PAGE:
Question 14: Does the fact that a cover letter sent to the Department by the lawyer RMA bearing the words "[Firm name] lawyers" on its letterhead in which that representative identified himself as "Solicitor & Migration Agent" support an inference that he was advising his client both in his capacity as a lawyer and as an RMA?
Question 15: Can it be said that there is nothing unusual about a protection visa applicant seeking legal advice as well as "immigration assistance" in relation to his/her application and that that would be "an ordinary case of a client consulting a lawyer about a legal problem in uncontroversial circumstances", with the result that the advice would be protected by legal professional privilege?
Question 16: If the representative was also acting in his capacity as a legal practitioner, did the questions asked by the Tribunal invite the disclosure of communications that could be the subject of legal professional privilege?
Question 17: In SZHWY, the FCAFC was divided on a narrow point. To Rares J, the very asking of a question whose answer would be protected by legal professional privilege would amount to a jurisdictional error. To Lander J, jurisdictional error would only occur if the Tribunal fails to advise an applicant of his/her right to claim the privilege. Should the FCAFC prefer the judgement of Rares J or of Lander J?
Question 18: Can legal professional privilege attach to the communications between an RMA who is not legally trained and a client?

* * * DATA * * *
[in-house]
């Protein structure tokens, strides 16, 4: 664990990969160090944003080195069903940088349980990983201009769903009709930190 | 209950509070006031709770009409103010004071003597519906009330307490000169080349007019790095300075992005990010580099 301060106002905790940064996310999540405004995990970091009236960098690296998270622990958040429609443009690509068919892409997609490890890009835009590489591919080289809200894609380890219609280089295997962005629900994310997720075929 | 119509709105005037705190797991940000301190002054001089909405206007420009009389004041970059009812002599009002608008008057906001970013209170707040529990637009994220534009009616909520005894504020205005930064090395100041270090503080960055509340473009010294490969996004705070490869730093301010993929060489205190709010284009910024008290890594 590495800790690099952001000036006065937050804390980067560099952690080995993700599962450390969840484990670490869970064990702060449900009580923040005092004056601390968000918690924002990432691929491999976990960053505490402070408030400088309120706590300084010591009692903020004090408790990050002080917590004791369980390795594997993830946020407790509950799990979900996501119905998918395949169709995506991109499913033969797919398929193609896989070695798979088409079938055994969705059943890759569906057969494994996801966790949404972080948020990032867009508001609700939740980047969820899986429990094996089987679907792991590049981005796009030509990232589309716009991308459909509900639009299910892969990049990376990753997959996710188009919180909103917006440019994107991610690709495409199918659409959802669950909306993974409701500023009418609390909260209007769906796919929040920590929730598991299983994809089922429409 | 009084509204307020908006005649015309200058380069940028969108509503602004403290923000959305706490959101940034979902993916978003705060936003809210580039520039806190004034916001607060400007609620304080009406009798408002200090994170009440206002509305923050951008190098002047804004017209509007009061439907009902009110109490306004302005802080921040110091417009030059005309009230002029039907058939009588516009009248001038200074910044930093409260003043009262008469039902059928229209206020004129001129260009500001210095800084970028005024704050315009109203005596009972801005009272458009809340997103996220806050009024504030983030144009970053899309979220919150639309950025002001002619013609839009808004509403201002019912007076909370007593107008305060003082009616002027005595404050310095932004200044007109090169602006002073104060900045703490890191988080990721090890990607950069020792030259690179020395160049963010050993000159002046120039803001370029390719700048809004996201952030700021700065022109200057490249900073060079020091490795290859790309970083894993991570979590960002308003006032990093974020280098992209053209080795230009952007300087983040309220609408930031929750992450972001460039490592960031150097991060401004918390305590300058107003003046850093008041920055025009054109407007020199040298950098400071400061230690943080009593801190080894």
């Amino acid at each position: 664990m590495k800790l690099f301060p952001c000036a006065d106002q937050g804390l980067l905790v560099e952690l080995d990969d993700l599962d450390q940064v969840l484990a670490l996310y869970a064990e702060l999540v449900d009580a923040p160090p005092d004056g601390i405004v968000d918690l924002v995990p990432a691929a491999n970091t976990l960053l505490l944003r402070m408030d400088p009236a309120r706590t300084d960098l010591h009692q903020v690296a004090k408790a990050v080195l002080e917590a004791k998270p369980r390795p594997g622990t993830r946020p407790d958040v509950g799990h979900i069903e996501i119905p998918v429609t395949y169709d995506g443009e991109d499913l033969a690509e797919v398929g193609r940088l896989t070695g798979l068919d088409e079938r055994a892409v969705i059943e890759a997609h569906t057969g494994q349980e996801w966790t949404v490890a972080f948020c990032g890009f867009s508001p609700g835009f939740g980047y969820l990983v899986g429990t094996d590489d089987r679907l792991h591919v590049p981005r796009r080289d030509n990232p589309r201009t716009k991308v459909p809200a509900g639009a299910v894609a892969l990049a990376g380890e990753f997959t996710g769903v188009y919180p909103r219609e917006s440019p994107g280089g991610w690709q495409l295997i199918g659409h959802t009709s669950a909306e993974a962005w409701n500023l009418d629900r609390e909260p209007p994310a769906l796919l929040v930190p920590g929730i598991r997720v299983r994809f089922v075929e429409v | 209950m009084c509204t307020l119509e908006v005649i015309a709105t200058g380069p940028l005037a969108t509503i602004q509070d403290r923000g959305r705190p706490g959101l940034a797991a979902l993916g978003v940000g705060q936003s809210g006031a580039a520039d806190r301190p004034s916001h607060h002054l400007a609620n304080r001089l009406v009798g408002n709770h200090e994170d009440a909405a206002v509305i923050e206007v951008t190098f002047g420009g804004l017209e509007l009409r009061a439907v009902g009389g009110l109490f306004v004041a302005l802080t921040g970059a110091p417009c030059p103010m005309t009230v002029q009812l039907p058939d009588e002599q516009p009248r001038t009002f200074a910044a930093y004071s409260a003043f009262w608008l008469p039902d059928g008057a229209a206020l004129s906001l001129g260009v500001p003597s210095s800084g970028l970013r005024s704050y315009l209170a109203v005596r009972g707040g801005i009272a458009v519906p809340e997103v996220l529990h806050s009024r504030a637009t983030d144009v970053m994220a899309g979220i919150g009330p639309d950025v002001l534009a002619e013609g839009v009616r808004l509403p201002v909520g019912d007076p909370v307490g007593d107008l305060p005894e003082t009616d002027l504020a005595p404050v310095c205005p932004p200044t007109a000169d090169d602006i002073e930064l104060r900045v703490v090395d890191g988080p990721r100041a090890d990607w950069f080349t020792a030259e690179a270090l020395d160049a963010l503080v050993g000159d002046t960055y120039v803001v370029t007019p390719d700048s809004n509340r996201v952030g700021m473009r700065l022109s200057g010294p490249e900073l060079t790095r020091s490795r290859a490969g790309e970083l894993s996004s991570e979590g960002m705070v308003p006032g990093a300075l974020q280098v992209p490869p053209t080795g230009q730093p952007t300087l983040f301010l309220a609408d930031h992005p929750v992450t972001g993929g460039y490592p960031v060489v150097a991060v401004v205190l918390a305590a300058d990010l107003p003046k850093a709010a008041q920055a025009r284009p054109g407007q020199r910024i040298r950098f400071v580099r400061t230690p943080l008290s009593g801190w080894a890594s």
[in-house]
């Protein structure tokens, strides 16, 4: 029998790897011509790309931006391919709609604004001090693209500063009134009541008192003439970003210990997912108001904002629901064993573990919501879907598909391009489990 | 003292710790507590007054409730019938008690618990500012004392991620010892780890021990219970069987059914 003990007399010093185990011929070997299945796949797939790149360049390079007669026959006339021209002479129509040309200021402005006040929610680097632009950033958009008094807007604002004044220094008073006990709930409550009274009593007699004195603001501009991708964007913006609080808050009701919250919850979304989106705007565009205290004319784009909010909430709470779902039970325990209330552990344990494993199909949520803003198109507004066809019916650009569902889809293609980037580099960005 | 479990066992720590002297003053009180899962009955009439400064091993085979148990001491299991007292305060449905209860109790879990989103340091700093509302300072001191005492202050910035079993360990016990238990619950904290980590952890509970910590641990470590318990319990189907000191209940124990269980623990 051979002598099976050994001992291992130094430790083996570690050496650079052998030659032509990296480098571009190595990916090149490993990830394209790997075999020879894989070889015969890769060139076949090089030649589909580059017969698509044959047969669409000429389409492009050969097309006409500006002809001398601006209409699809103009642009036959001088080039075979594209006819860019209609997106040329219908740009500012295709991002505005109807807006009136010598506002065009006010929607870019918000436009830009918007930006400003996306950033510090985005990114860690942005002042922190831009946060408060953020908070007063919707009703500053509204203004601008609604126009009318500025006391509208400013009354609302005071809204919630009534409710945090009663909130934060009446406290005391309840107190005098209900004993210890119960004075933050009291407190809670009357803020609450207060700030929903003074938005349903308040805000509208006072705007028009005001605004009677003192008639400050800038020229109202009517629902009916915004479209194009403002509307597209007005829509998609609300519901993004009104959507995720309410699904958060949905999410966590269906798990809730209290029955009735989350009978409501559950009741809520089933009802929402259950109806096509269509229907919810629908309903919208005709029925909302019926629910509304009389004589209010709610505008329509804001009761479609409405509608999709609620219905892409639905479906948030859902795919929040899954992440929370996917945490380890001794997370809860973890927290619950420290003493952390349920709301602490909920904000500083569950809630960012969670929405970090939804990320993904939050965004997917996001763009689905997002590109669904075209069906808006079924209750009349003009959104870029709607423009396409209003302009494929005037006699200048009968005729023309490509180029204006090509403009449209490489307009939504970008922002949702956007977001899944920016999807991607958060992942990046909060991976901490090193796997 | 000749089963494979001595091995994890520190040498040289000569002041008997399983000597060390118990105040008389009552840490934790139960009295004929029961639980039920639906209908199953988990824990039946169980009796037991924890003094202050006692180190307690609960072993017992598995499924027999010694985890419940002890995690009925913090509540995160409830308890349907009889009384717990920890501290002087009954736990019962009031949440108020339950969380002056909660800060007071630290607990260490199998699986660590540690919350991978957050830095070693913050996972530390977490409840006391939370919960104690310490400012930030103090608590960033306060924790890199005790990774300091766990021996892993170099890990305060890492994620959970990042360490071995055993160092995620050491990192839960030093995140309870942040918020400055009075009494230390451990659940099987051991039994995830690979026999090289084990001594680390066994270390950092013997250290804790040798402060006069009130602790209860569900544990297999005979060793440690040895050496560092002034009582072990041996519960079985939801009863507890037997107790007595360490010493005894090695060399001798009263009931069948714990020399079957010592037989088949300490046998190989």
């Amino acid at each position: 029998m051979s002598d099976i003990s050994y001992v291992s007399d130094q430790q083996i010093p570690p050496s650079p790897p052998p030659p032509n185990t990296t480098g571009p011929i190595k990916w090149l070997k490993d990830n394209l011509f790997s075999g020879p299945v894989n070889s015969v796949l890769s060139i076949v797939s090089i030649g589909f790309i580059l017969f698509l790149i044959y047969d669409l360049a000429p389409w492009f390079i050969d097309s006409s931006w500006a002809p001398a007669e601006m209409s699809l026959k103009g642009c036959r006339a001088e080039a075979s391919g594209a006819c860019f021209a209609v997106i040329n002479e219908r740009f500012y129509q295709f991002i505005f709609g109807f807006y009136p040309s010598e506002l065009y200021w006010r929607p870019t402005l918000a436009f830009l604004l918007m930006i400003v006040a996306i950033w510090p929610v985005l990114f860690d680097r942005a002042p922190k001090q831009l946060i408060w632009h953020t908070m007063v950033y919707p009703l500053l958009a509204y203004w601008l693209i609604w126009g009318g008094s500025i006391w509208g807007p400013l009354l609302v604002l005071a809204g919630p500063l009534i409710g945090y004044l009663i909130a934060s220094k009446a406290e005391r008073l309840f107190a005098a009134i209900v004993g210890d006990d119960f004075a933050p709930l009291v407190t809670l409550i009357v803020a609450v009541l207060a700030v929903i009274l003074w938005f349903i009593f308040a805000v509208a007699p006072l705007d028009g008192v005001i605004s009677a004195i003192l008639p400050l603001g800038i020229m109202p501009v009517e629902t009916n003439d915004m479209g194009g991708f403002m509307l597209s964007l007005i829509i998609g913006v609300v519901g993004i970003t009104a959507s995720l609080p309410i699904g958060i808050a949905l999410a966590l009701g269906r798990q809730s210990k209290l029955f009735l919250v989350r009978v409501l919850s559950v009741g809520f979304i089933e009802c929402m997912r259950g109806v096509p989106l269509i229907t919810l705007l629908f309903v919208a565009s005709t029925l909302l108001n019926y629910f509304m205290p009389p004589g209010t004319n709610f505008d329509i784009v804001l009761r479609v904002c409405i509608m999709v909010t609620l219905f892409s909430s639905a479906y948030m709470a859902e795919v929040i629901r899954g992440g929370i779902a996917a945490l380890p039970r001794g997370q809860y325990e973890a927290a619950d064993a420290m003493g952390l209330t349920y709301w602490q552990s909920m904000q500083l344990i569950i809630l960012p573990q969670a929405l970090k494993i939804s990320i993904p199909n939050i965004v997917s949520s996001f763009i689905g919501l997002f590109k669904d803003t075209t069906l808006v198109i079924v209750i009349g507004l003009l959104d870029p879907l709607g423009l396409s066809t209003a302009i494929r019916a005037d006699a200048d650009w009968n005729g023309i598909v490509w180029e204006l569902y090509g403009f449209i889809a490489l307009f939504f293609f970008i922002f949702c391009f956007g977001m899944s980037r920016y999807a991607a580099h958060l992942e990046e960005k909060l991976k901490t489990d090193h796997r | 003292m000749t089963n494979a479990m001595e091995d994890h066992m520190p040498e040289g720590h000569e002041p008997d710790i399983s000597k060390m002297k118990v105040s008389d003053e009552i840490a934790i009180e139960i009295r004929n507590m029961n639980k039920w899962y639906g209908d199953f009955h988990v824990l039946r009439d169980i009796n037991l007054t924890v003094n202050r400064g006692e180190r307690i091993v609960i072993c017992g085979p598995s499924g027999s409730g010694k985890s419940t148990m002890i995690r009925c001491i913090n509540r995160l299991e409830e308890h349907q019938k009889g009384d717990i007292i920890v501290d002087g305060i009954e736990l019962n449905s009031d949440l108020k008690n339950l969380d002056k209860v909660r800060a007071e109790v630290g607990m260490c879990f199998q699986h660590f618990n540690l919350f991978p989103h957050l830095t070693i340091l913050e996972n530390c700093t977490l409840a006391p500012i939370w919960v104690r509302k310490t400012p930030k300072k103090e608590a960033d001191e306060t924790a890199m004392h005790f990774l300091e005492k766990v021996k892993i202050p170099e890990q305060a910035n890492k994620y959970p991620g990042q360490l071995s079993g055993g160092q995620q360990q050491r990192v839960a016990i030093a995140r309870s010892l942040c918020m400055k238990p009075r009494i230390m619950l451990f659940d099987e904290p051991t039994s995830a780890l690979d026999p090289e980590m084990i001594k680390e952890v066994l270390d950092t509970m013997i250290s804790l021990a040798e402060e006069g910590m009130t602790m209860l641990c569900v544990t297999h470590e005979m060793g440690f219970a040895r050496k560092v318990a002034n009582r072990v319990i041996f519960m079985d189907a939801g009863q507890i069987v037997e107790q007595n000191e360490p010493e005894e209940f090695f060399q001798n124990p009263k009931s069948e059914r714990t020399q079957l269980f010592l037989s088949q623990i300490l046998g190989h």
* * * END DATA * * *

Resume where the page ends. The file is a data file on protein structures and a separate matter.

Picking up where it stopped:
Question 19: Did the Appellant, by voluntarily disclosing communications with his representative concerning the detail that was put in the visa application and the timing of whether further details may or may not have been required, waive his privilege in relation to a question made by the Tribunal asking about the instructions the Appellant had given to his representative about his claims in their entirety?
Question 20: Since April of 2015, s 423A has required the Tribunal to "draw an inference unfavourable to the credibility of the claim or evidence if the Tribunal is satisfied that the applicant does not have a reasonable explanation why the claim was not raised, or the evidence was not presented, before the primary decision was made". That requirement only applies to visa applications made on or after 14 April 2015. Although there is no requirement for the Tribunal to draw an adverse inference for applications lodged before 14 April 2015, is it allowed to do so?
Question 21: If the Tribunal made an error in not advising the Appellant of his right to claim legal professional privilege, was the Appellant, in order to discharge his burden to prove that the Tribunal's error was material and thus jurisdictional, required to adduce evidence before the Federal Circuit court of his understanding or of to what he would have done had he been made aware of his right to claim the privilege? We have referred to that question in previous summaries as connected to the Ibrahim / Nguyen tension, on which it still seems that the FCA is divided.
The FCAFC answered those questions as follows: